So I am pleased to Introduce Scott Moyse, a proud Cornish man! Scott is the Design Manager at Specialist Marine Interiors in New Zealand. He's worked at the company for nearly 8 years after moving over from the UK while studying Motorsport Engineering. He started out as design support and quickly moved into programming their new CNC machine. Over the next 4 years he worked closely with both manufacturing and design to create and implement automated processes both up and down stream. This provided him with an invaluable insight into both departments operations and the difficulties they can have. Just over 3 years ago he moved back into design full-time, resulting in him taking up his current position 16 months ago. Over the last 12 months he's implemented Autodesk Vault Professional, improving data sharing between departments, work allocation, organisation and increased control over the design review process. Although he has no prior 'PLM' experience he has been deeply involved in process formation, implementation and development in an ever changing environment for the last 7 ½ years.
|Tricon NISI 2 Main Salon & Helm Rendering|
I think it is important to point out, that all of this was achieved with a 12 hour time zone difference between the UK and NZ ! and all without the need to visit each other. Thanks to the power of Autodesk PLM 360 being cloud based, allowing Autodesk and SMI to collaborate and implement their PLM Instance, without the need to visit and install anything on site. So over to Scott and I'll let him tell you what he's been up to with Autodesk PLM 360...
I intend on writing a series of blog posts over the coming year covering the implementation and growth of Autodesk PLM 360 at SMI. The focus of these posts will be aimed at demonstrating the value gained by us as a customer and user of the software. We will demonstrate the rate at which, an advanced and completely custom implementation of this 'PLM' solution built from the ground up, can occur.
Historically a lot of debate has taken place about what PLM is, this also seems to have been the case since the launch of Autodesk PLM 360. Frankly, Autodesk PLM 360 is so much more than Product Lifecycle Management, therefore in my opinion any definition of what PLM is/means, is a relatively pointless discussion to be had. Ultimately it's all about what the customer makes it and I intend to demonstrate this with these blog posts.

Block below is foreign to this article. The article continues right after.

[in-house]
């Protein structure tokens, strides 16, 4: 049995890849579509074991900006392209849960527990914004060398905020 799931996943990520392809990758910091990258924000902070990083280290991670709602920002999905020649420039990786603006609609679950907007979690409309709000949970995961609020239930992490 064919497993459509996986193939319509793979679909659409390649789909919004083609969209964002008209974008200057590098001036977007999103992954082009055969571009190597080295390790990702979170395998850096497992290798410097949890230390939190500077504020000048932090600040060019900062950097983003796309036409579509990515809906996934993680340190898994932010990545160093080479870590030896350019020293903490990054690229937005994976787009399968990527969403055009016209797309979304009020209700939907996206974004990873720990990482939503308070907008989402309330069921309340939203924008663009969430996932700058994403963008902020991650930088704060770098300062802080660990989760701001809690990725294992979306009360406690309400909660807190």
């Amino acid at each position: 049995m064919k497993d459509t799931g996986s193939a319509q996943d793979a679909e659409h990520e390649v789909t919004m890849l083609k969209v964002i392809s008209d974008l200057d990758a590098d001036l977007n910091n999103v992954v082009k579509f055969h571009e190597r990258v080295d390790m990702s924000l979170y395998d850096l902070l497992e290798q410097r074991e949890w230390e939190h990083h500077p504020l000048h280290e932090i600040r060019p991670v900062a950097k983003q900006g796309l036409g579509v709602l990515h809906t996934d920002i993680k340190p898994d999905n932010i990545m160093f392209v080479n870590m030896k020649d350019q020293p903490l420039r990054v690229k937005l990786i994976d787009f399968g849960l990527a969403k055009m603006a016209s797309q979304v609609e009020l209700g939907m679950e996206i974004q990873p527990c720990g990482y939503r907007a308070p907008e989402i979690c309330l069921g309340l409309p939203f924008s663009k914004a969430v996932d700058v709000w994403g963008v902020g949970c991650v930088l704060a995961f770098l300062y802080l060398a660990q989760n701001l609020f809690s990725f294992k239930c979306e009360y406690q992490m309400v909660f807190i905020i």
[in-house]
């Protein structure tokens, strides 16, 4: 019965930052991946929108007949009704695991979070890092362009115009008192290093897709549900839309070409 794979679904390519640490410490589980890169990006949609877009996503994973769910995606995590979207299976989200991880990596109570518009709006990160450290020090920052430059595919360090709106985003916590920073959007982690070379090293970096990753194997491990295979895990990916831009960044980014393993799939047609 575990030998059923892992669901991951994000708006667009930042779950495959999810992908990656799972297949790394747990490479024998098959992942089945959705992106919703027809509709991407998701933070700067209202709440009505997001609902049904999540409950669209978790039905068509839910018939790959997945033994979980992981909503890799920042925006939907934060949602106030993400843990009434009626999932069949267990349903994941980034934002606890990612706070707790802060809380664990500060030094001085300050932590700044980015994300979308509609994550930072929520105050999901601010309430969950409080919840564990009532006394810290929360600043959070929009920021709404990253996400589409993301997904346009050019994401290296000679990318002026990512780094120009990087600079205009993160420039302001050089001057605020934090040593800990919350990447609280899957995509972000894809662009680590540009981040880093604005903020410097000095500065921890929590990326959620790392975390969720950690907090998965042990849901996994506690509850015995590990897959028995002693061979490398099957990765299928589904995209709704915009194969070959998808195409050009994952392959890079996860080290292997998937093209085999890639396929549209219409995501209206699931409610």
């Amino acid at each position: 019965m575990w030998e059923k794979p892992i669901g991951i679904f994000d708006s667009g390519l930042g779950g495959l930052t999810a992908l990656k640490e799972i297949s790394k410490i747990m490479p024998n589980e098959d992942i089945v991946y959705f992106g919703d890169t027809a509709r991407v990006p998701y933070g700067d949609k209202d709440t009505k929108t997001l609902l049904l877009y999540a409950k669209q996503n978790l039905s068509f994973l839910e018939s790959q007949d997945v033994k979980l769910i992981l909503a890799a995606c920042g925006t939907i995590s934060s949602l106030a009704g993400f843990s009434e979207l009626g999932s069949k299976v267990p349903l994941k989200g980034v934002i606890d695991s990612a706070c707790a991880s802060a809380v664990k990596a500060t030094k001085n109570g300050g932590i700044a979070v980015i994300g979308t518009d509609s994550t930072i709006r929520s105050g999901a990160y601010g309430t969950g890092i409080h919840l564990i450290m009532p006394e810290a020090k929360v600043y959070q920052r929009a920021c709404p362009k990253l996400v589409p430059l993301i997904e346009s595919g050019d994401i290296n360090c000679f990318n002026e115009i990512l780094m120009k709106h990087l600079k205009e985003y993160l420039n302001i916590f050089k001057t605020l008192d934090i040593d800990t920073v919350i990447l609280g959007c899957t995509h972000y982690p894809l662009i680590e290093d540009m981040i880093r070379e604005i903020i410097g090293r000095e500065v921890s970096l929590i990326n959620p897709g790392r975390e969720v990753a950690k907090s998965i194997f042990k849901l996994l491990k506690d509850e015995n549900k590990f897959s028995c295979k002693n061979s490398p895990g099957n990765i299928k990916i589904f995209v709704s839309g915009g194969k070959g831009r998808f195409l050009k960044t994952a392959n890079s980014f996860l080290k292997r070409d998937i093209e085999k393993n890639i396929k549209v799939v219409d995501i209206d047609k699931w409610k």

|Tricon NISI Range|
At SMI, initially we decided our Autodesk PLM 360 journey should start with Sales and CRM workspaces, after all its the beginning of any manufacturing process. However, we wanted to gain the most value as quickly as possible, so considering our current contract lead times, we decided to focus on project management, performance reporting and tracking components through production. At the moment we have an ideal volume of work to run Autodesk PLM 360 alongside our current PLM system (Excel & MS Project). This work happens to be part of the interior for the 24.5m (80ft) 'NISI' Super Yacht being built in China, the interior has been designed in New Zealand and will also be manufactured here. Throughout the process we will be able to provide real time feedback on progress for our client as well as give our install team in China unprecedented access to data which hasn't been possible prior to Autodesk PLM 360.
We have established 4 key result areas for our initial deployment over the next 6-9 months:
1. Create the ability to Report on Budget Hours Vs Actual Hours & percentage complete at the task level.
2. Track the state of any component within the process, during Manufacture & Install.
3. Ability to plan & assign tasks based on when the high level schedule dictates products should be completed by. Ideally this would also consider both Labour & Resource capabilities.
4. Support the entire Design & Manufacturing process with CRM, Sales management & Quality/CAPA processes etc..
We believe working towards and ultimately achieving these 4 goals within 2012 will easily surpass our current systems value and capabilities.
So to start with I had a play around creating some workspaces and understanding what tools were available to me with Autodesk PLM360, this meant I could establish its intent and the boundaries I had to work within. After a couple of days, I realised I needed to settle on a set of 'Base' workspaces, even if I didn't completely set them up or fully define their purpose, we could still fill them with items which would allow me to reference them in items within other workspaces. These are what I started with:
• Work Allocation
• Job Titles
The customer workspace can be leveraged by all the above workspaces and so many more in the future. Customers are the foundation of any business, so this workspace should arguably be one of the key foundations for PLM. Employees are essential for the process to even exist, then of course the Project and its structure are paramount. To top off this initial set of workspaces we decided we should have a work allocation workspace, which ultimately tie into all the others and drive the whole system forward.
Since we have created some solid foundation workspaces, in a month or so we will be able to create sales & CRM related workspaces. In addition we will be able to use the standard Autodesk apps for Quality Control & CAPA workspaces, giving us instant value adding access to a structured quality control process as oppose to our fragmented and inefficient process currently in place.
Thanks Scott, and I'll look forward to the next post capturing the future stages of your PLM journey with Autodesk PLM 360.
Thanks for reading....Mike